Laurie Cunningham and Travis Bowen estimate they spent more than $1,500 on toxic-free products for their baby, Samantha. Here's where the money went:
¢ Crib: $500
¢ Crib mattress: $230
¢ Crib bedding: sheets ($13), bumper ($35), puddle pad ($69), blanket ($14)
¢ Baby carrier: $112
¢ Stainless steel sippy cup and three valves: $40
¢ All-in-one cloth diapers: $225 (15 at $15 each)
¢ Wash cloths: $50 (25 at $2 each)
¢ Co-sleeper mattress and sheets: $117
¢ Sleep sacks: $50 (2 at $25 each)
¢ Bibs: $40 (4 at $10 each)
¢ No-VOC paint for nursery: $38
Washington There's a six-week wait for a $15 stainless steel sippy cup made without harmful compounds. At the annual toy show in New York last month, retailers lined up to put in orders for a children's tea set made of recycled plastic milk jugs. And some big box chains are eager to start selling a $300 organic crib mattress that was tested in a special chamber to ensure it doesn't emit any dangerous gases.
Last year's recalls of lead-tainted toys alerted many parents to the possible presence of toxic substances where they least expected it: in their child's favorite toy. Entrepreneurs and national retailers learned a lesson too: Uncertainty over the safety of the everyday products that surround their children means parents are willing to pay handsomely for peace of mind.
All they have to do is look at the rapid growth of businesses that cater to chemical-conscious moms and dads. New parents - a growing portion of whom are members of tech savvy and advertising-averse Generation X - have turned to blogs to read up on the potential health effects of plastic additives such as phthalates and bisphenol A, and to track down products that contain alternative compounds, no matter how obscure.
To be sure, the families buying these products make up a small segment of the U.S. households with children under age 3, which totaled 12 million in 2006, according to the U.S. Census. But market researchers say their disposable income makes them influential beyond their numbers. They've helped spur growth in the multimillion-dollar market for baby furnishings, clothing, gear and personal-care products that would otherwise inch forward in lock step with the nation's not-so-fast birth rate.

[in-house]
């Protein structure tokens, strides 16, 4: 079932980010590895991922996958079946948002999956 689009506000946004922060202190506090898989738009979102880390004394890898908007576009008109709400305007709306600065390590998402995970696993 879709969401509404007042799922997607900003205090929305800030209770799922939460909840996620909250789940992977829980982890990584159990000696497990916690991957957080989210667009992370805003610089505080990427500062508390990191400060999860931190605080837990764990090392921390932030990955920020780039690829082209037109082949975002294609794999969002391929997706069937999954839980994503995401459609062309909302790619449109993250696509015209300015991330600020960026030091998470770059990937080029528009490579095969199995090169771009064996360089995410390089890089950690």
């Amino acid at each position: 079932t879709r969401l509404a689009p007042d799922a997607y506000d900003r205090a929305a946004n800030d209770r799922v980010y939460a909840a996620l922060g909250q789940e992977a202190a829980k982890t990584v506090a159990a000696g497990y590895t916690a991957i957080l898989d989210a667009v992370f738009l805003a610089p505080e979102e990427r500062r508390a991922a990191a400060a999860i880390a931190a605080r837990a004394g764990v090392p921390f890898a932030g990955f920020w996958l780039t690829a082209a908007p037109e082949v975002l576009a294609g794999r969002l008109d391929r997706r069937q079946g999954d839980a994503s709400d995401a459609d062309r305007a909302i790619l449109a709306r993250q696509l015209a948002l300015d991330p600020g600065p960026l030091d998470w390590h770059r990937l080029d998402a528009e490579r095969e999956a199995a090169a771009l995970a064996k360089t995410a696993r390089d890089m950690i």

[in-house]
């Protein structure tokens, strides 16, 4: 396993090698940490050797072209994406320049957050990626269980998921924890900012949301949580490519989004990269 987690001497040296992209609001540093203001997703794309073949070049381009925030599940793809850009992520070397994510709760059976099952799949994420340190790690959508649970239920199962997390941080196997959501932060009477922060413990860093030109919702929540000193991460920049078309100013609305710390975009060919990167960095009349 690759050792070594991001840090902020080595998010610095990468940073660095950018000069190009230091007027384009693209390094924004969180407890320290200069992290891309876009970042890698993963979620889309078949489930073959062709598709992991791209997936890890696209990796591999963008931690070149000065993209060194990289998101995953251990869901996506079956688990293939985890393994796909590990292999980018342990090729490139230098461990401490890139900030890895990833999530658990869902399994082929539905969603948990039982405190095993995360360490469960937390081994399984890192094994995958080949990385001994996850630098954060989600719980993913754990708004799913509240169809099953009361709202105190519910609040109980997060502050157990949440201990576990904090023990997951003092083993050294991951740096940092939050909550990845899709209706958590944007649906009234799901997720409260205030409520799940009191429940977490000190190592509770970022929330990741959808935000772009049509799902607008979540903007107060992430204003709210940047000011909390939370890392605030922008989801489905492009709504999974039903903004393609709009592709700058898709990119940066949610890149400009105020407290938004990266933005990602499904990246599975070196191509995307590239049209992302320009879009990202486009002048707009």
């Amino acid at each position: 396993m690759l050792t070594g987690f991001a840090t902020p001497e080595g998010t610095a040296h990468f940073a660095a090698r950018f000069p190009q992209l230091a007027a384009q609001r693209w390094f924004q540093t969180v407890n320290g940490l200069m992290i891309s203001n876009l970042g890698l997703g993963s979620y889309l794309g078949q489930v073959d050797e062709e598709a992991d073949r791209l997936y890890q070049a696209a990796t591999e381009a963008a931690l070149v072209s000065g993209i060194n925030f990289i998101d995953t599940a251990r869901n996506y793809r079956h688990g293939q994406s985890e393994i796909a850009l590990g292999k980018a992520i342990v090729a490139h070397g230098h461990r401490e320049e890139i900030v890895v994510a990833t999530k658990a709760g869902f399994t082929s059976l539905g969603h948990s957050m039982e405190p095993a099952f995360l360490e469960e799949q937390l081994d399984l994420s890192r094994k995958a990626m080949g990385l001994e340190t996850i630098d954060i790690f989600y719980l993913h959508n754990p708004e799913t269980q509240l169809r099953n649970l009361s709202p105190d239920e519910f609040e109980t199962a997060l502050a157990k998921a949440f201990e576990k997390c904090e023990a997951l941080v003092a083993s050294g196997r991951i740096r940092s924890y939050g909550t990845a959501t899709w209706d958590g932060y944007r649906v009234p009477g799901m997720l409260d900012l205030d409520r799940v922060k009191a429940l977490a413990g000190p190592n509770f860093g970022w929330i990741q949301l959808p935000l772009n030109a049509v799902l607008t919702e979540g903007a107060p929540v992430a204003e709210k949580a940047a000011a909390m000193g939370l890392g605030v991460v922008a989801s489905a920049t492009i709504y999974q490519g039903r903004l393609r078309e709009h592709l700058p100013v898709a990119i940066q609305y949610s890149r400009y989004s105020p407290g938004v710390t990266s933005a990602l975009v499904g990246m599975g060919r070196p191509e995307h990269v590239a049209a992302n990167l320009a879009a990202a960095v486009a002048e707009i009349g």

Major retailers are taking notice. While the Food and Drug Administration last month said the health effects of phthalates, for example, are not clear, Toys R Us said that by year-end it would not sell baby products that contain the compounds. Wal-Mart Stores handed down a similar edict to its suppliers, who must begin complying on August 1. Whole Foods plans to start selling its own brand of baby bottles in June, joining a slew of boutique bottle makers, including one that markets an $18 shatter-proof glass bottle with nipples imported from France - seven times pricier than the typical model.
Parents such as Laurie Cunningham and her husband, Travis Bowen, choose to err on the side of caution, even if it means paying more.
Last summer, the Centreville, Va., couple started looking for an organic crib mattress because they wanted to avoid exposing their daughter, Samantha, now 8 months old, to potentially harmful flame-retardant chemicals used in mattress filling. Then "it all sort of snowballed," Cunningham said.
She and her husband now use cloth diapers because they are concerned about chemicals that help make disposable diapers absorbent and about the impact of diapers on landfills. They painted the nursery with a special kind of paint that is formulated so it doesn't release harmful gases.
The couple would have kept going until every item in the nursery met their standards, but given that the prices for organic furnishings can be 15 percent to 20 percent higher than conventional ones and 50 percent to 100 percent higher for clothing, the couple decided to spend the bulk of their budget on the things the baby would be in contact with for the most hours each day. They bought a $500 handmade crib from Oregon coated in a non-toxic wax finish and a $230 crib mattress made of organic cotton and wool.
"We prioritized because everything is expensive," said Cunningham, who now acquires second-hand toys and clothes to save money. She and a neighbor, Alexa Hutchins, are starting a local chapter of Holistic Moms Network, a national group for parents interested in green alternatives. Hutchins also sprang for an organic crib mattress for her 6-month old son, Max, that was handmade by the Amish in Ohio.